‘International Crime’ – Saturday Evening Lecture on 5th March
Published On Mon 22 Feb 2016 by Grant Hill
The Chief Prosecutor of the International Criminal Court will visit the University of Dundee next month to discuss the importance of scientific evidence in high-profile trials.
Fatou Bensouda, who leads the Office of the Prosecutor at the ICC in The Hague, is one of four highly successful and inspirational women leading the next instalment of the Saturday Evening Lecture Series (SELS) at the University of Dundee. Her office investigates and prosecutes cases of genocide, crimes against humanity and war crimes.
She will be in conversation with Dorothy Bain QC to discuss the use of scientific and other evidence in the investigation of crimes of genocide and crimes against humanity which are tried at the ICC.
The University’s Professor Sue Black and Professor Niamh Nic Daeid will introduce the event, entitled ‘International Crime’, which takes place at the Dalhousie Building, Old Hawkhill, on Saturday, 5th March. The talk is one of the first events to take place in this year’s Women in Science Festival, organised by the University to celebrate the role played by women in the STEM subjects – science, technology, engineering and maths.
The use of forensic scientific evidence is becoming more impactful in cases of national and international significance. As a consequence communication at the critical interfaces between scientists, lawyers and the public has never been more important. ‘International Crime’ will explore this topic and examine what current challenges to forensic science mean for justice.
“We are inordinately grateful that Mrs Bensouda could give us some time from her busy schedule to come to the University of Dundee,” said Professor Nic Daeid. “Her visit provides us with the opportunity to explore new collaborations and discuss how the work of our new Leverhulme Research Centre for Forensic Science will be able to assist the International Criminal Court in assessing the scientific robustness of core evidence types used in their criminal proceedings.”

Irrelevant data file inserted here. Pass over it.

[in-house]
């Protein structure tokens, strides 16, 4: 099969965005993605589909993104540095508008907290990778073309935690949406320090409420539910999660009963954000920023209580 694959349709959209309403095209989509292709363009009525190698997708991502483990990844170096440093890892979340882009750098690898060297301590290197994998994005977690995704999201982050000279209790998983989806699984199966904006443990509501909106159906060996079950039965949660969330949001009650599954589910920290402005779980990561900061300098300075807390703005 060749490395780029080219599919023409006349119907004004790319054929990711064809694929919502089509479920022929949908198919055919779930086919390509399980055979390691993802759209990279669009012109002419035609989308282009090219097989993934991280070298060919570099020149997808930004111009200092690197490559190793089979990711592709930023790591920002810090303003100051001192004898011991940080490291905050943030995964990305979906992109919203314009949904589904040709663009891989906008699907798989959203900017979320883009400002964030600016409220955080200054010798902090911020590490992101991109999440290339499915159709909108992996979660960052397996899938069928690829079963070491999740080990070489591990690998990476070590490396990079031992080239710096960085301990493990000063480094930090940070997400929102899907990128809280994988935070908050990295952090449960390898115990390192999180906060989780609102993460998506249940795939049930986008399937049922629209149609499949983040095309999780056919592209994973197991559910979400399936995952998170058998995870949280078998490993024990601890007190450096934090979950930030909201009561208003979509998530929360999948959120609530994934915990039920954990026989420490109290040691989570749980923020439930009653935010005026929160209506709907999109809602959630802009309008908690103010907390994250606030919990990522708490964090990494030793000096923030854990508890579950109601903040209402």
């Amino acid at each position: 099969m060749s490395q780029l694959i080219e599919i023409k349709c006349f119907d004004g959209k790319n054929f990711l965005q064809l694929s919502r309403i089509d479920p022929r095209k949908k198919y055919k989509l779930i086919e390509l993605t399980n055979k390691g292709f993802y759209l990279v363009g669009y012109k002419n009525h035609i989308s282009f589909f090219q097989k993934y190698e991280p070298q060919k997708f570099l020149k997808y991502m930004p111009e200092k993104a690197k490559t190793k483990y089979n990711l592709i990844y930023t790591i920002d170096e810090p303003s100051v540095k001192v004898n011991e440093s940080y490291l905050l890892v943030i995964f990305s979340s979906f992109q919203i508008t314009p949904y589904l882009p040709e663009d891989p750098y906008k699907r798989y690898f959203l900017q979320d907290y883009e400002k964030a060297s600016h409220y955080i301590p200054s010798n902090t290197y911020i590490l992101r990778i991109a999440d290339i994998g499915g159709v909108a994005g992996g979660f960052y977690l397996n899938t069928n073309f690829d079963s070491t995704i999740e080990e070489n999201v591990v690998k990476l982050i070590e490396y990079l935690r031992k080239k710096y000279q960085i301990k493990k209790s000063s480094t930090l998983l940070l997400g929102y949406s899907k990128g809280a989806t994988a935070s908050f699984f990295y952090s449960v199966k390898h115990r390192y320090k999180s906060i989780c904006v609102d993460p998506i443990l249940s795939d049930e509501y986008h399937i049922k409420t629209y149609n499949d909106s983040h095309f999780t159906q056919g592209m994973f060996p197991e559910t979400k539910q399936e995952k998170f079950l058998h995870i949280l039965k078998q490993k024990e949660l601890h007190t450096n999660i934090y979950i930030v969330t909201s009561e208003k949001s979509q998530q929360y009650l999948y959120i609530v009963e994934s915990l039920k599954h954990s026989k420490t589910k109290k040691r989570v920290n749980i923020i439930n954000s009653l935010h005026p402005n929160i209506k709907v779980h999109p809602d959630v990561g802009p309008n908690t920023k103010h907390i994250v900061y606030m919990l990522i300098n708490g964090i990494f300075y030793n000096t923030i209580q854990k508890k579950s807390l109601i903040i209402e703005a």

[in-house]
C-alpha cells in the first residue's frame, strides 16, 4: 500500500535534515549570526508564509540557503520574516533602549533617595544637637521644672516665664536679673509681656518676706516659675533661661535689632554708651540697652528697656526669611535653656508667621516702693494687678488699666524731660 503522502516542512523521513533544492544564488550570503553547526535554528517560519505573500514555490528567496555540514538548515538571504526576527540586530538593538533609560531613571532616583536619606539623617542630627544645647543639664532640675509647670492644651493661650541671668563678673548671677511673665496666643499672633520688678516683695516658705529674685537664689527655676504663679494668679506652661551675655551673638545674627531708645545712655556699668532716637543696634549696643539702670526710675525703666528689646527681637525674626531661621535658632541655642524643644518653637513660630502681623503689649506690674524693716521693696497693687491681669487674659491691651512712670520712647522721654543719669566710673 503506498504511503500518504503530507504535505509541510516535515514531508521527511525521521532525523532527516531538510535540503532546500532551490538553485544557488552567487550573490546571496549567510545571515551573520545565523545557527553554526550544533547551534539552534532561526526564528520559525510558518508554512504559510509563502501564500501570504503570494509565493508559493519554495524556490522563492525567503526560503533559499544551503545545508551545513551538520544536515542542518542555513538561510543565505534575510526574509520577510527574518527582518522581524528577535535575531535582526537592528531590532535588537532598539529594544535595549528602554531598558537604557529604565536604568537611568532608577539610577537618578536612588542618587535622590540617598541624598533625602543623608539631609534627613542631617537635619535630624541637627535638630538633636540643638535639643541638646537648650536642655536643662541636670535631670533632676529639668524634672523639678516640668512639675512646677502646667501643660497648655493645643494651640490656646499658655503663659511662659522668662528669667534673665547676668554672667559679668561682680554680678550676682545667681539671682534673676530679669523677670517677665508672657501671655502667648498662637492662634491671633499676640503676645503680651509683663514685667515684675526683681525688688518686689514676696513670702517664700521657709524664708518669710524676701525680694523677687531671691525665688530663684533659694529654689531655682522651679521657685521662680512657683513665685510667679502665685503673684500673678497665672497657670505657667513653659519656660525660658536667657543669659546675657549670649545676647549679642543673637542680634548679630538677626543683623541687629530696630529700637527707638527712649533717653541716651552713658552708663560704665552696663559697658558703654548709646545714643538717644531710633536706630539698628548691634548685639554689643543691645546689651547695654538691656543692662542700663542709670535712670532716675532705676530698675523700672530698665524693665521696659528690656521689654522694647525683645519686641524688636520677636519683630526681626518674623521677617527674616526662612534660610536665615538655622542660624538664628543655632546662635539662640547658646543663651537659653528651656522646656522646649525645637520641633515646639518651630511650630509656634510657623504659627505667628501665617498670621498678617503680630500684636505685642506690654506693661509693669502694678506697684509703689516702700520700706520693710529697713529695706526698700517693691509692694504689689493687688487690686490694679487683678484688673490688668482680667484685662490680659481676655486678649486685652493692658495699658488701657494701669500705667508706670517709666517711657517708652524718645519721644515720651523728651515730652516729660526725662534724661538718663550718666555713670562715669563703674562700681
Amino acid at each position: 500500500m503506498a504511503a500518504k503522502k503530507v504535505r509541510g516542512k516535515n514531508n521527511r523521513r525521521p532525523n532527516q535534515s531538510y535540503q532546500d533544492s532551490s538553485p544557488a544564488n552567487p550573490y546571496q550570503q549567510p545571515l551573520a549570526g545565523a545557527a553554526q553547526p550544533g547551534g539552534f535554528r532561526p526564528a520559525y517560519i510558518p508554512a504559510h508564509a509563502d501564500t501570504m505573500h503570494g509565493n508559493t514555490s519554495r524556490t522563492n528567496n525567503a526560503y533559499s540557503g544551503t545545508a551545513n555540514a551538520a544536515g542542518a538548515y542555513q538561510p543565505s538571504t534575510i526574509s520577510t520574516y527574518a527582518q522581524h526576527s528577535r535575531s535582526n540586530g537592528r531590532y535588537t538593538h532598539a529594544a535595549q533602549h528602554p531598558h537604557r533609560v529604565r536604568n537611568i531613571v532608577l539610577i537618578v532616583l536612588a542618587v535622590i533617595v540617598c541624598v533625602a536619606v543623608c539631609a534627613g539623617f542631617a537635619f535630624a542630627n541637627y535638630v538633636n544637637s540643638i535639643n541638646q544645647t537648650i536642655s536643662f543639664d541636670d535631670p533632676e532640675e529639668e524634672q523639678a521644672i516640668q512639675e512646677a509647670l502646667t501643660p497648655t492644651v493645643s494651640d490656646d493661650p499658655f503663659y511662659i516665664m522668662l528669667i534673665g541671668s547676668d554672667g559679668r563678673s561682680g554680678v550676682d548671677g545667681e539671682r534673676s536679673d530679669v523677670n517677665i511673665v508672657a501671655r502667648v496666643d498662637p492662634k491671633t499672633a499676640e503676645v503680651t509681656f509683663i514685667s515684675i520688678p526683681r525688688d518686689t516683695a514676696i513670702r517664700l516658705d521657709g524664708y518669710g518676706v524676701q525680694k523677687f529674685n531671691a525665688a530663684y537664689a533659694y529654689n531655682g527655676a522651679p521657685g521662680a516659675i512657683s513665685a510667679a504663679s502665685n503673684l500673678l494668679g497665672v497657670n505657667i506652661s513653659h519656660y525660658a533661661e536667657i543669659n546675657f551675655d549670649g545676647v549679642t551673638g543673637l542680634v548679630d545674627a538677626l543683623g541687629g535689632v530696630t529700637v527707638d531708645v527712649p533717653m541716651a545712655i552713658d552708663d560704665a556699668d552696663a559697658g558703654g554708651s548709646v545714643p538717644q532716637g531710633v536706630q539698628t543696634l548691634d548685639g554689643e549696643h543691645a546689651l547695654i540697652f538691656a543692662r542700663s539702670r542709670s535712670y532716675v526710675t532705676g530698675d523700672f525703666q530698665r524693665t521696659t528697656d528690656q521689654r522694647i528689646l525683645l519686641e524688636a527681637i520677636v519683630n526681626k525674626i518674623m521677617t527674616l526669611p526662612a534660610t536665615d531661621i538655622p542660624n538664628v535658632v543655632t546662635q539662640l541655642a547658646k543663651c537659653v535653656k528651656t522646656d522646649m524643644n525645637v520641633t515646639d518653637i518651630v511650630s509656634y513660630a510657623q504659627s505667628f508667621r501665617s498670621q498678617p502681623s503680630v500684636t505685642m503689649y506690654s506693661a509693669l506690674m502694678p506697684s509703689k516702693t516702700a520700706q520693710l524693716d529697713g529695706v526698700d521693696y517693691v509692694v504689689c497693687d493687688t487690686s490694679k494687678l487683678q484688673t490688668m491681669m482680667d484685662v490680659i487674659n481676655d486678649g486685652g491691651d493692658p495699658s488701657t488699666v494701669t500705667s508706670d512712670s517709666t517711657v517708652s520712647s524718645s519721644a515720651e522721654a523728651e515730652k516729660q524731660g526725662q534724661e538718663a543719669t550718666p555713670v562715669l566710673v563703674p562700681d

Fatou Bensouda has been the International Criminal Court's chief prosecutor since June 2012, having served as a Deputy Prosecutor in charge of the Prosecutions Division of the ICC and minister of justice of The Gambia. She has held positions of Legal Adviser and Trial Attorney at the International Criminal Tribunal for Rwanda.
Dorothy Bain QC is a leading Scottish lawyer and was the first woman to hold the post of Principal Advocate Depute, the highest-ranking prosecutorial position in Scotland. She became known for her prosecution of high-profile cases and her work and recommendations led to the formation of Scotland's National Sexual Crimes Unit in 2009.
Professor Black is Director of the University’s internationally renowned Centre for Anatomy and Human Identification (CAHID). She has developed groundbreaking techniques in areas such as hand identification, which has directly led to the successful prosecution of a number of paedophiles identified from images of their hands found in obscene photographs and films.
Her colleague Professor Nic Daeid has been involved in the development of policy and practice in forensic science for a number of years and leads teams developing protocols for professional practice in fire investigation for both the UK and Europe. Her research covers areas as diverse as the characterisation and linkage of illicit drugs to fire investigation and terrorism. She is the Vice Chair of the Scientific Advisory board of the International Criminal Court.
Professors Black and Nic Daeid are directors of the new £10 Million Leverhulme Research Centre for Forensic Science at the University of Dundee.
‘International Crime’ takes place at the Dalhousie Building on Saturday, 5th March at 6pm. Free tickets for this event are available by visiting www.dundee.ac.uk/sels, emailing firstname.lastname@example.org, calling 01382 385108 or from the University’s Tower Building Reception.
Please note that overflow theatres may be in use and the Main Lecture Theatre is filled on a first come, first seated basis.
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